• Look for cutting costs further through in-kind sponsorship. We’ve written a whole dedicated post on the subject, and really in-kind sponsorship remains a fairly poorly utilised revenue channel for most events. Remember: every penny saved is a penny earned, so finding opportunities to cut costs through in-kind deals is a great way to increase your sell-out race’s profitability.

Invite vendors to your race start/finish areas

Your start and finish areas can be a goldmine of opportunities for engaging your participants as they sit idly preparing for your race or rest at the end of a long event. And many vendors would pay for the privilege of being part of it.

Assuming your race venue or locality can accommodate larger start/finish areas, there’s really no limit to how far you can go with the experience you put up for participants and guests:

  • Food trucks. You’ll be surprised how many specialised caterers and food truck crews you can find that would be interested in paying to come out to your event and sell to your hungry, captive race-day audience. From burgers to ice cream, you can build a veritable food festival that will keep your guests happy and put a few extra dollars in your pockets.
  • Merchandise/vendor stands. Smaller sports and sports accessories brands are always keen to set up store on a race site full of qualified potential customers and get their products seen or sampled by the community. And they’d be all the more interested in getting a spot in a successful sell-out race like yours.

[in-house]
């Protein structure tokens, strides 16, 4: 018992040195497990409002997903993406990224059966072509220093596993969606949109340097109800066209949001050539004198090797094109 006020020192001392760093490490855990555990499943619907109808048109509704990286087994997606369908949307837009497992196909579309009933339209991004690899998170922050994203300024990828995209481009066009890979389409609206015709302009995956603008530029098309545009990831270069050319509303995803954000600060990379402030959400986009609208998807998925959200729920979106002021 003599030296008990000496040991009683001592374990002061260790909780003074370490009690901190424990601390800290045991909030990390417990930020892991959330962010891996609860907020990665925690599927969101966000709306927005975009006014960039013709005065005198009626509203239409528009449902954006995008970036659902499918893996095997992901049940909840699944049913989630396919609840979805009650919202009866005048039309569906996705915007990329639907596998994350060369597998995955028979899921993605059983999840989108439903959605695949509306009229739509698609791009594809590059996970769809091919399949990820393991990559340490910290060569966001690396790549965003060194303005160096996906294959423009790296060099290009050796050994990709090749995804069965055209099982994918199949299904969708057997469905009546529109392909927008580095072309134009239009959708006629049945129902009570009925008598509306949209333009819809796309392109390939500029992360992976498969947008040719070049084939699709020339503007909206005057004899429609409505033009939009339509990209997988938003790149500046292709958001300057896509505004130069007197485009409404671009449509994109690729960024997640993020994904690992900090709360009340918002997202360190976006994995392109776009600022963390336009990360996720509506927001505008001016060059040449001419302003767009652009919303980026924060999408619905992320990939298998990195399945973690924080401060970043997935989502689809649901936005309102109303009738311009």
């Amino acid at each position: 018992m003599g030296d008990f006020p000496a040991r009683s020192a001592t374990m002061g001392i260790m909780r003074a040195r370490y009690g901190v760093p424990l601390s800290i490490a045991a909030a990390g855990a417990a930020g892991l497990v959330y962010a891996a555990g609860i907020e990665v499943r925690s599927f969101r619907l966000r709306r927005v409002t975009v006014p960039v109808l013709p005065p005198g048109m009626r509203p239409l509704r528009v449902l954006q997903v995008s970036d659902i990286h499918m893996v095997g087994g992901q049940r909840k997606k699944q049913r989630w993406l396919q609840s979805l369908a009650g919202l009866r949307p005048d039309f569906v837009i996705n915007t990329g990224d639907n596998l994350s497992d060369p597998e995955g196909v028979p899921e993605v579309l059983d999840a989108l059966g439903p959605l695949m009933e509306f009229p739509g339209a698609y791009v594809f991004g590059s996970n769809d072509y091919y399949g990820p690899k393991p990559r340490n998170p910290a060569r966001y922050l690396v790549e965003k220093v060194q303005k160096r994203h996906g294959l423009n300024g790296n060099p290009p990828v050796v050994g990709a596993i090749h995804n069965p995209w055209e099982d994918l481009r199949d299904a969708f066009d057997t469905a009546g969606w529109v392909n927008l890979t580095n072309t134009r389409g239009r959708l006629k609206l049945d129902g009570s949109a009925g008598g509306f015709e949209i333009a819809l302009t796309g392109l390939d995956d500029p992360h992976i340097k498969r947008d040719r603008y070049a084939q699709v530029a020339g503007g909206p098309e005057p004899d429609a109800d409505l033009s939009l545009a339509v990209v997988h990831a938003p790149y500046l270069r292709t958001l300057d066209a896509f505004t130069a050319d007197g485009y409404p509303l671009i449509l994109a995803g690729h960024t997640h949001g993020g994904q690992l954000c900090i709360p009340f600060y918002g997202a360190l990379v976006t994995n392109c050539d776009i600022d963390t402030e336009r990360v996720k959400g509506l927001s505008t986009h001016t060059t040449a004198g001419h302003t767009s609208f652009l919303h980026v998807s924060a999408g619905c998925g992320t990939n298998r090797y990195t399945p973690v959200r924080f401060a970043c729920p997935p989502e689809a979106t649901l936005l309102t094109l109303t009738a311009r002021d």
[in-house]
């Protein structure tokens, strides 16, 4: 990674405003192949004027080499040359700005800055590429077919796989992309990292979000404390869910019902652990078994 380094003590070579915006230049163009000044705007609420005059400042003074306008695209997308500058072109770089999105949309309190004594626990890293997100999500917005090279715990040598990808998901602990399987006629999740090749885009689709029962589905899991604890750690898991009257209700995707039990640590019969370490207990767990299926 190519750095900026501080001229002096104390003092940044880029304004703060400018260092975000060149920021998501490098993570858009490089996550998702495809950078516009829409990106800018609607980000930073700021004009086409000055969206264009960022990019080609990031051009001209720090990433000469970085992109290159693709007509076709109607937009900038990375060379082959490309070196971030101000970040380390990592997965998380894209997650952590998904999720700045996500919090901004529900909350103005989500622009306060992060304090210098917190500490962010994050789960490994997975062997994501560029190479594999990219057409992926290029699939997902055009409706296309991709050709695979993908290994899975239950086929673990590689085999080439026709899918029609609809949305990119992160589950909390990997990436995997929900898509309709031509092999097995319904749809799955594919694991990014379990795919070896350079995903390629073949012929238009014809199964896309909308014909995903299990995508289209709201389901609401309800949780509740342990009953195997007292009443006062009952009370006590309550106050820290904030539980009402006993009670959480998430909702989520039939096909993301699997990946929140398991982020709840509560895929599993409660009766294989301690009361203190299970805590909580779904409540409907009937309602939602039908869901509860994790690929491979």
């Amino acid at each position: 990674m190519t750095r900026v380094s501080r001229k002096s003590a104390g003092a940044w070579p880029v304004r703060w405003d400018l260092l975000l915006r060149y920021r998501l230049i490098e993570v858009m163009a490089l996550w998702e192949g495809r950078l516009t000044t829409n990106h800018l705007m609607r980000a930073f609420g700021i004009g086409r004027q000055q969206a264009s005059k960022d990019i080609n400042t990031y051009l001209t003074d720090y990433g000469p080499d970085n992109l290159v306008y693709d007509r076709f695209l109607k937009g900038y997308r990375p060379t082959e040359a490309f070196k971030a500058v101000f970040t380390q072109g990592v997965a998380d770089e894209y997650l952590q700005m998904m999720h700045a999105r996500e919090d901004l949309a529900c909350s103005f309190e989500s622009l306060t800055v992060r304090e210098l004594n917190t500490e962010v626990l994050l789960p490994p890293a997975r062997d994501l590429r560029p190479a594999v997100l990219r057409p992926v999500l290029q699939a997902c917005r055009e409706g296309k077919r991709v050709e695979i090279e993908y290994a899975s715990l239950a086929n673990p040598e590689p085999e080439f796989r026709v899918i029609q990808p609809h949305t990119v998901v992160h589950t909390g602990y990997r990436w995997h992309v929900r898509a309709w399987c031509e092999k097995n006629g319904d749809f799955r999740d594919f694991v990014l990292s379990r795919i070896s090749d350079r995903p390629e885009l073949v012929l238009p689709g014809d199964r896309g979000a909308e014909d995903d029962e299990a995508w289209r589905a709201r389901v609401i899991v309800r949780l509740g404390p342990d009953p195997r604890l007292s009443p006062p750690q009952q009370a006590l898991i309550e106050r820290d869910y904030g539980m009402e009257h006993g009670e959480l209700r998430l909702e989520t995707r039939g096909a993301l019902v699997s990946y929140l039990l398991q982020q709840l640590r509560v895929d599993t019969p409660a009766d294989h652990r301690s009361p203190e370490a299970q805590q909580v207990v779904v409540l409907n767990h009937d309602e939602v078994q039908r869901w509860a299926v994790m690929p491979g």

• Physio/massage tents. Everyone likes a sports massage after a tough race, so making the option available can put a smile on the face of your participants and make you a little bit of money. You can either invite a physio practice to set up a tent at your finish area (for a fee) or hire your own independent sports masseurs at an hourly rate and keep any profit.

Sell merchandise

Last but not least, you can try selling race-branded merchandise all-year long from your website, Facebook page or through your race supplier.

Opening an online merchandise store may sound like a lot of work, but it’s really quite easy:

  1. Decide on a handful of items you’d like to sell, things like running bottles, buffs and T-shirts.
  2. If your website runs on WordPress or one of the other popular website platforms like Wix or Squarespace, find an e-commerce plugin or app you can install to let visitors pick and pay for items.
  3. Speak to your race supplier about drop shipping the items to your customers. This means that, for an extra fee, your suppliers will be handling all the logistics of preparing and shipping the items on your behalf. So no need for you to keep stock or spend your time worrying about fulfilling orders.

Even if your race is really popular, chances are you won’t make a whole lot of money from your merchandising operation. But you will make enough to make setting it up worthwhile – and get a free outlet for promoting your brand further within your target audience.

 

READ NEXT: How to Organize a Virtual Race →